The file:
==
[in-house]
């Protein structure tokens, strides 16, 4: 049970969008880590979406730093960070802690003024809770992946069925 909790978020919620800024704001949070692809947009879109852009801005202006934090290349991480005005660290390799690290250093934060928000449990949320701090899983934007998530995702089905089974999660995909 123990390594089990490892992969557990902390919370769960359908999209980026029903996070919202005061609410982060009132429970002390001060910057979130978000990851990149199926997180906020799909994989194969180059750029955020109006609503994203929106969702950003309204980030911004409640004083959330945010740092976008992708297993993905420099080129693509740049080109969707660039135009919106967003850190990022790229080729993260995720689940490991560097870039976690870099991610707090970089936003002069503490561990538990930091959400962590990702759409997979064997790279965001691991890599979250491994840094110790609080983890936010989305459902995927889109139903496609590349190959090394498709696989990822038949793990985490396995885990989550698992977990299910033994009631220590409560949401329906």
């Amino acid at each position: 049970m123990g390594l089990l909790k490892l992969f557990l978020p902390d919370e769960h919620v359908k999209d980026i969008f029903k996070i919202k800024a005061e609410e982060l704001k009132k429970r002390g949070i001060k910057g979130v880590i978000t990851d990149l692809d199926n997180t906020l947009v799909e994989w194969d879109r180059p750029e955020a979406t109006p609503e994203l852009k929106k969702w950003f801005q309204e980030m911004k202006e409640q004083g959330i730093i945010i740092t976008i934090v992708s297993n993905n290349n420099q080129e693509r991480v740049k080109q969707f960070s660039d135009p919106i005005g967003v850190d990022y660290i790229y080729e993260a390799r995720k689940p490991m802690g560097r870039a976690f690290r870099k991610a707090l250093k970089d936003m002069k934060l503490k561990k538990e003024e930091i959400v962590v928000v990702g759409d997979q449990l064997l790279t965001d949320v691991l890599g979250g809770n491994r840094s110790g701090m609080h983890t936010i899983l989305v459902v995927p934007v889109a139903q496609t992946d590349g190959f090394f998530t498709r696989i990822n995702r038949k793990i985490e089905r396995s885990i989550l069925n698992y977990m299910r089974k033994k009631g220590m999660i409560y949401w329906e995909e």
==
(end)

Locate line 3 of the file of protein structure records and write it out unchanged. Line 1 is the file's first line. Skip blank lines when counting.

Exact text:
């Amino acid at each position: 049970m123990g390594l089990l909790k490892l992969f557990l978020p902390d919370e769960h919620v359908k999209d980026i969008f029903k996070i919202k800024a005061e609410e982060l704001k009132k429970r002390g949070i001060k910057g979130v880590i978000t990851d990149l692809d199926n997180t906020l947009v799909e994989w194969d879109r180059p750029e955020a979406t109006p609503e994203l852009k929106k969702w950003f801005q309204e980030m911004k202006e409640q004083g959330i730093i945010i740092t976008i934090v992708s297993n993905n290349n420099q080129e693509r991480v740049k080109q969707f960070s660039d135009p919106i005005g967003v850190d990022y660290i790229y080729e993260a390799r995720k689940p490991m802690g560097r870039a976690f690290r870099k991610a707090l250093k970089d936003m002069k934060l503490k561990k538990e003024e930091i959400v962590v928000v990702g759409d997979q449990l064997l790279t965001d949320v691991l890599g979250g809770n491994r840094s110790g701090m609080h983890t936010i899983l989305v459902v995927p934007v889109a139903q496609t992946d590349g190959f090394f998530t498709r696989i990822n995702r038949k793990i985490e089905r396995s885990i989550l069925n698992y977990m299910r089974k033994k009631g220590m999660i409560y949401w329906e995909e």